Choosing flooring is far more complicated than just finding the best-looking product. Several other factors–moisture, durability, costs, and more–greatly influence your decision. These steps should help you reach a flooring decision that is right for you!
1. Will Your Floor Be Installed in a Basement, Full Bathroom, or Other High Moisture Area?
Flooring such as concrete, ceramic or porcelain tile, or vinyl tile is suited for a high- or medium-moisture environment. If moisture is not a limiting factor, many different flooring options become available.
2. Do You Have Pets, Children, or Any Other Extra Need for a Durable Floor?
You will need a floor with superior wear resistance. There are several varieties of highly durable flooring, like ceramic or porcelain tile, laminate flooring, plank vinyl flooring, or even carpeting. Some flooring that appears to be wear resistant often is not. For example, site-finished solid hardwood can easily scratch. Its saving grace is that scratches can be sanded out.
3. What Is Your Square Footage Budget?
$2.00 or less
You will find bargain laminate flooring around this price; nothing gorgeous but it has a general wood-like appearance. Sheet and tile flooring can also be found in this price range. It is worth noting however that tile installation is fairly intensive.
The sweet spot price range for many types of flooring. You can snag some domestic solid hardwood and engineered wood flooring, but do not expect any exotic woods. The more attractive laminates fall in this range, as well as higher quality luxury vinyl tile.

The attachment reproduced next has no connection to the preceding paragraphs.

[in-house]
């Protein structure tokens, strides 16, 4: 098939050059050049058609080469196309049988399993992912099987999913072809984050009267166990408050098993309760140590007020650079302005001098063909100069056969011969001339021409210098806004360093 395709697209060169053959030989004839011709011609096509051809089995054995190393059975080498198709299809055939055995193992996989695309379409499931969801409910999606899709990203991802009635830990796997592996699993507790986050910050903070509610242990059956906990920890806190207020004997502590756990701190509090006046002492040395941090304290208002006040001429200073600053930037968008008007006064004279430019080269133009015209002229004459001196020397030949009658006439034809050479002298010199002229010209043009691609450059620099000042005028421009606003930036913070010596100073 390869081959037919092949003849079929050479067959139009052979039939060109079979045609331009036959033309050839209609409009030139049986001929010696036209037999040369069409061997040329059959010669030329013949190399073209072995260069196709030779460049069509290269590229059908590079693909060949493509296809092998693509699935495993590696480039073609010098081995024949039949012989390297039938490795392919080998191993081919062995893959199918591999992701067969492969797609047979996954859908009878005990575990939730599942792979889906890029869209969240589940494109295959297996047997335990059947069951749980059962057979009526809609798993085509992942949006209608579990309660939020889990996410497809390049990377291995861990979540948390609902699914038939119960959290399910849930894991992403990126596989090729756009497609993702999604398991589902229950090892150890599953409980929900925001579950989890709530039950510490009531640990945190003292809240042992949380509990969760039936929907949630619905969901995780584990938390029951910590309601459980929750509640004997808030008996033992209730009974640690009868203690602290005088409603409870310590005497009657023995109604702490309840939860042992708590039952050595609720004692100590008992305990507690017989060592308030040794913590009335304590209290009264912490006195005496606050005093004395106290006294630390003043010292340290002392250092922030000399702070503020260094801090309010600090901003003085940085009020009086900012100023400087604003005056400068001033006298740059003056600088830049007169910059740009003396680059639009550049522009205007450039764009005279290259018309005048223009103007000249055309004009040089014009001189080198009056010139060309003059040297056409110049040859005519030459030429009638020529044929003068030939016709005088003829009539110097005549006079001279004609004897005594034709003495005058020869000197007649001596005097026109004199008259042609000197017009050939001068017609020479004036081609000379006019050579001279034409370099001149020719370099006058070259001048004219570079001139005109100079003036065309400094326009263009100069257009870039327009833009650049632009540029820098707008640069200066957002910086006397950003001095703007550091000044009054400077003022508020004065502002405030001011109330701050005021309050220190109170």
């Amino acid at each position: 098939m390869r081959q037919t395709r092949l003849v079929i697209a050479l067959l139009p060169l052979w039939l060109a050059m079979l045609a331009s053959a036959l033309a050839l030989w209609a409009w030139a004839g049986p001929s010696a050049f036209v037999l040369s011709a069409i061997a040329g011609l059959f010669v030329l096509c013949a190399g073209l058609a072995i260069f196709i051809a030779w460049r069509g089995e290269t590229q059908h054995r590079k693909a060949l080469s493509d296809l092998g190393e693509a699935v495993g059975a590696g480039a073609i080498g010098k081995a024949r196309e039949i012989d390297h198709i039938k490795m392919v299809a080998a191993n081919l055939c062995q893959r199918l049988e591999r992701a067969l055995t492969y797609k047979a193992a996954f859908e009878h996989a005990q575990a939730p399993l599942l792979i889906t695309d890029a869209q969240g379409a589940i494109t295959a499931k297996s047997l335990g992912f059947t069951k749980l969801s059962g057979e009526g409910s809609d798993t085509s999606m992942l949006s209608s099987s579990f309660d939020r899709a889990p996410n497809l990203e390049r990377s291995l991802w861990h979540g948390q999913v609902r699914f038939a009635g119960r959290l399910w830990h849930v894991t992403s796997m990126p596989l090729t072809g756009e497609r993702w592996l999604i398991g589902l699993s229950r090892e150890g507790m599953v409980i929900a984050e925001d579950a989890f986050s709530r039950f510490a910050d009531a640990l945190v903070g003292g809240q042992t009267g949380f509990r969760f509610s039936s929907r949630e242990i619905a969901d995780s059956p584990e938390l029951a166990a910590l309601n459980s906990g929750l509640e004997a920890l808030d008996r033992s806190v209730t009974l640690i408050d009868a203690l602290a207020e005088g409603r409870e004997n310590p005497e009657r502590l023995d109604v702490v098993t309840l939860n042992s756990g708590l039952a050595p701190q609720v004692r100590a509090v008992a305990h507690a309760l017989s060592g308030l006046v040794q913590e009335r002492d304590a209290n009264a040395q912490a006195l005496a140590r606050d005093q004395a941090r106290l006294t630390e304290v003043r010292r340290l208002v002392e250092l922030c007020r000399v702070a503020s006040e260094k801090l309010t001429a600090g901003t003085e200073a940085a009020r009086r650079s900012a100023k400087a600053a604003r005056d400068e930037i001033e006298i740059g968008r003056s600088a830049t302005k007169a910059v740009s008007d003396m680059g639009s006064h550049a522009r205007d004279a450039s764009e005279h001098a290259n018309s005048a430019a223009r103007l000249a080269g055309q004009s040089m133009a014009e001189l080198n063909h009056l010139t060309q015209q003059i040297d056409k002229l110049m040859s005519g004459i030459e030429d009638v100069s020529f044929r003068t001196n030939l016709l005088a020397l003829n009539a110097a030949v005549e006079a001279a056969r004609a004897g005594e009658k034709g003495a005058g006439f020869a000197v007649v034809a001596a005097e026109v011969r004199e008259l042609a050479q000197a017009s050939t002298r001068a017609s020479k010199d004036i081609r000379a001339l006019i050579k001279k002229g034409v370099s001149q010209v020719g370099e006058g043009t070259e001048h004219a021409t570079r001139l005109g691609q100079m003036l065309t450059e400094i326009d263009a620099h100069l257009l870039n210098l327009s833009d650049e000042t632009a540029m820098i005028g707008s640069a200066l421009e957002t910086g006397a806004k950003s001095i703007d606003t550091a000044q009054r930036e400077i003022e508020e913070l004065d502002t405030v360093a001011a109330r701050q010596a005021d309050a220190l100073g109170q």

$5.00 or more
Increasing your price range means you can explore some of the harder, more exotic hardwood and engineered wood options–kempas, ipe, brazilian cherry, mahogany. The highest quality, premium laminate and luxury vinyl flooring products will be found here.
4. Do You Want To Install Your Flooring By Yourself?
Installing your flooring yourself can often cut your entire flooring cost in half. Laminate flooring and plank vinyl flooring tend to be the easiest floor coverings for homeowners to install. Both are floating floors, which means that each board connects to an adjacent board (not to the sub-floor). If attempting something a little more challenging like ceramic and porcelain tile, it might be best to start on an out-of-the-way room, like a basement bathroom.
Wall to wall carpet is tough for DIYers to lay down perfectly flat. Nail-down solid hardwood and engineered wood floors are best installed by pros. As mentioned, ceramic/porcelain tile can be self-installed; it is more a matter of whether you want it installed well.
Jenkins offers in-house installation.